Save yourself foundation and water damage problems by adding a catch basin and drain pipe to divert rainwater drainage away from your home.
It rains a lot in Houston.
Like, A LOT.
When we first moved in, our back yard had brand new sod and the grass was beautiful! Then Memorial Day 2016 we had HORRIBLE flooding. It was bad y’all.
These photos aren’t from that specific day, but it’s an example of what we were dealing with. When we got super heavy rain, the water would collect right around our back patio and it killed all that beautiful grass! Then, each time we got some rain, we were left with mud! We put this off long enough, but finally addressed the rainwater drainage problem in our back yard.
Note: We are not landscaping or plumbing professionals. All advice provided in this post is based on our experience and our methods. Please consult local authorities if you have specific questions about drainage and runoff in your neighborhood.
We had one existing drain, but after having gutters installed we realized the need for a second. So we added a second catch basin and ran corrugated pipe. Since we had an existing drainage basin, we connected the new basin to the old since that one was already piped to run the water off into the yard away from the house.
A Rainwater Drainage Solution: How to fix standing water in the yard
- Decide where to put your catch basin. We put ours in front of the downspout from our gutters so it will catch the rainwater, and as it fills the water will run off through the corrugated pipe.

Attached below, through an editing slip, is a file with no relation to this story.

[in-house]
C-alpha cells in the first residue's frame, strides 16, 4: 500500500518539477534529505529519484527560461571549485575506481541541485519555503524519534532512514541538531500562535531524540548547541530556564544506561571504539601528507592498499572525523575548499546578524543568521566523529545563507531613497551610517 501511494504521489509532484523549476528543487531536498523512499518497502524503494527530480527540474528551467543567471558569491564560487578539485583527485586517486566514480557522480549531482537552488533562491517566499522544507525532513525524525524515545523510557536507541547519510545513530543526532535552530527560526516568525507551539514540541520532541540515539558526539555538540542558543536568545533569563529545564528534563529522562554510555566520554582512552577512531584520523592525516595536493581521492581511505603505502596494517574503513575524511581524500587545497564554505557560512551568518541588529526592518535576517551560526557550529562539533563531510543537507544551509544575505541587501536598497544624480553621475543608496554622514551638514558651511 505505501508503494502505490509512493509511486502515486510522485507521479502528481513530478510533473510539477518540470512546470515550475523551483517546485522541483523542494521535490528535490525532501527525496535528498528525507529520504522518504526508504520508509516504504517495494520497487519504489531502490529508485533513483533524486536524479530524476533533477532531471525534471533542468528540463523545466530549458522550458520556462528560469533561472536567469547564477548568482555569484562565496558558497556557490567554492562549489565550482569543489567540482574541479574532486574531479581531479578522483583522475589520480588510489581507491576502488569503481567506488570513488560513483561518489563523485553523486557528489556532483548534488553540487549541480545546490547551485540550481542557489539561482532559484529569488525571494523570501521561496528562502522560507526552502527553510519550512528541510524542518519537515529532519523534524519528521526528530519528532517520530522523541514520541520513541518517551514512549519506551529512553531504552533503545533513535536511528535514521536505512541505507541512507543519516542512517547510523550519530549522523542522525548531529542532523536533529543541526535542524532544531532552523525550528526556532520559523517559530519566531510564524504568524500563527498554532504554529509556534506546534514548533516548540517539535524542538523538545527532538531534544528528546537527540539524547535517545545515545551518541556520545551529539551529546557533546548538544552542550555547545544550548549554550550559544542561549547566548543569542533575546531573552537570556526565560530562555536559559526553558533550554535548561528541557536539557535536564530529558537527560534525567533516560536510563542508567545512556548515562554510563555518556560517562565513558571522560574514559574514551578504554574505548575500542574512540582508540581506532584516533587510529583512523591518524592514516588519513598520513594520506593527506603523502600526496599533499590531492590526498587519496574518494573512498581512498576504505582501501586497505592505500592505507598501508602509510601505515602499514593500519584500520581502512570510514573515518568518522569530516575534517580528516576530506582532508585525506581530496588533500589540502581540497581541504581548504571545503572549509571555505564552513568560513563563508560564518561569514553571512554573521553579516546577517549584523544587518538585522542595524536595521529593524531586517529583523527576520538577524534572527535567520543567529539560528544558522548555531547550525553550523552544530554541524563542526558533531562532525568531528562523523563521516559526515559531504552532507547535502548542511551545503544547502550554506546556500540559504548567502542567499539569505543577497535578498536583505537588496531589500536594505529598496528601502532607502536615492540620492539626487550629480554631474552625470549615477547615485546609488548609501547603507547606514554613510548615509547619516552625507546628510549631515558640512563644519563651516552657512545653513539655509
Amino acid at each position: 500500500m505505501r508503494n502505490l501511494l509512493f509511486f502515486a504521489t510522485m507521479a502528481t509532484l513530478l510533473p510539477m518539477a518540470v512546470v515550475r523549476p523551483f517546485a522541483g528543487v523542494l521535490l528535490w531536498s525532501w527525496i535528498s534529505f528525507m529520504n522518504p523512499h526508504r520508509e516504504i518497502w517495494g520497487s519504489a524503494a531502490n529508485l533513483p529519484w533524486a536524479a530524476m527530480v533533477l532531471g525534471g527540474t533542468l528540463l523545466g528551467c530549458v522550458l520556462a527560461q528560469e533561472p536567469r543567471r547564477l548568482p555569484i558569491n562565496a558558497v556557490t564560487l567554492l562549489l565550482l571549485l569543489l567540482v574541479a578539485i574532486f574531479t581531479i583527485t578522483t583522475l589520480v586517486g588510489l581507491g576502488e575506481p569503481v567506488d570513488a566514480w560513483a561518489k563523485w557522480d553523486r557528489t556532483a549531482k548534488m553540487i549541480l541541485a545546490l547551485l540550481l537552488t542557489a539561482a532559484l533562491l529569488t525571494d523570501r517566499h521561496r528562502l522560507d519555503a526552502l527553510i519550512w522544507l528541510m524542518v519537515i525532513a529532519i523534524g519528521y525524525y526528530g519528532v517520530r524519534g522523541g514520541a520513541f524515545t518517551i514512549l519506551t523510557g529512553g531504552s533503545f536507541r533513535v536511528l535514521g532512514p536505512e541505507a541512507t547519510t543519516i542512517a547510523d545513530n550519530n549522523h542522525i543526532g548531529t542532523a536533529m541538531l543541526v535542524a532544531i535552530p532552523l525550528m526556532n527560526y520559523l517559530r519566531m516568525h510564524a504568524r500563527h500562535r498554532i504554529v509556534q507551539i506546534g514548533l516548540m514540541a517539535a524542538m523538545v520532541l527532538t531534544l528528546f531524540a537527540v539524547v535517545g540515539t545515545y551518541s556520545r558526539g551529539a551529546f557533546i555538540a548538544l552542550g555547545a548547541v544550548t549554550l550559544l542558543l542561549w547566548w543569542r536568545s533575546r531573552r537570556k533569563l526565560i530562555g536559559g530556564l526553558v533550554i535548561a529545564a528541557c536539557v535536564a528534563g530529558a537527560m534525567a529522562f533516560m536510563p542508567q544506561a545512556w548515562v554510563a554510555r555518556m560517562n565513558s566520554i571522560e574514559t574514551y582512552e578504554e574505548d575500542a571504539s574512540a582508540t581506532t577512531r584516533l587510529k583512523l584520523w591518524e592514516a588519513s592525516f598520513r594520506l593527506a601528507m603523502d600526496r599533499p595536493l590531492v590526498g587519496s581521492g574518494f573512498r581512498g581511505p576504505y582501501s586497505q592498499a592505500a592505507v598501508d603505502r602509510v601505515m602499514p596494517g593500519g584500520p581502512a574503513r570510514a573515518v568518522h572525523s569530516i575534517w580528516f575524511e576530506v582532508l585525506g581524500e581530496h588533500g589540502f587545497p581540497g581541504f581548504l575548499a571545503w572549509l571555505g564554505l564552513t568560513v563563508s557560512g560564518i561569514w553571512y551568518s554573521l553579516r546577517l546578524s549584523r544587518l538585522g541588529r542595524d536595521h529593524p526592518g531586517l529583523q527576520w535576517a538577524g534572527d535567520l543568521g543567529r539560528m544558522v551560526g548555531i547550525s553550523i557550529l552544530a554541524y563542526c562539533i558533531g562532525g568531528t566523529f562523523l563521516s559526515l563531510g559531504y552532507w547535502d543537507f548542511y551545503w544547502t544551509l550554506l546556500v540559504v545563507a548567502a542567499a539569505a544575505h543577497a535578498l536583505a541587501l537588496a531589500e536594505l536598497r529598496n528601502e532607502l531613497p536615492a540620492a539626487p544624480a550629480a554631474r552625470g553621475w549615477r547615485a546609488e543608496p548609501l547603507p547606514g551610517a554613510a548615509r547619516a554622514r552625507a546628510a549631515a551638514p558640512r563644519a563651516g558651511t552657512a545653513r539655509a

- Dig a hole for your catch basin. The basin grate should be flush with or slightly below the ground level.
- Drill a few small holes in the bottom of the catch basin so you won’t have standing water.
- Put down river rock to give the basin a sturdy base then install the catch basin. I covered the grate with a plastic bag while we were working so dirt didn’t get into the catch basin!
- Map out where you are running your corrugated pipe.
NOTE: Call 811 before you dig! Be very careful and mark ALL pipes before you dig and even then dig with caution!
- Dig a trench for your corrugated pipe. We were limited where we could run ours so we connected to the existing catch basin. If you’re only installing one basin, you will run the pipe out into the yard away from your home. Make sure you slope 1 inch down every 8 feet and add gravel or river rock under the pipe.
- Connect the corrugated pipe to the basin outlet and place the pipe in the trench.
- Be sure to test your drain before back-filling the dirt!
Aside from the manual labor aspect (lots of digging!) this is a relatively simple DIY project. You’ll save yourself foundation and water damage problems later by diverting the rainwater away from your home.
After we implemented this backyard drainage solution, we added patio pavers and it made a huge difference! It looks so much nicer around our patio now! Now that the “not fun” DIYs are done we could get on to the fun ones like DIY cornhole boards and building a DIY pallet potting bench!
Check out the tutorial for how to lay patio pavers! The perfect way to finish off your rainwater drainage project.
OUTDOOR PROJECTS ARCHIVES
View our collection of outdoor projects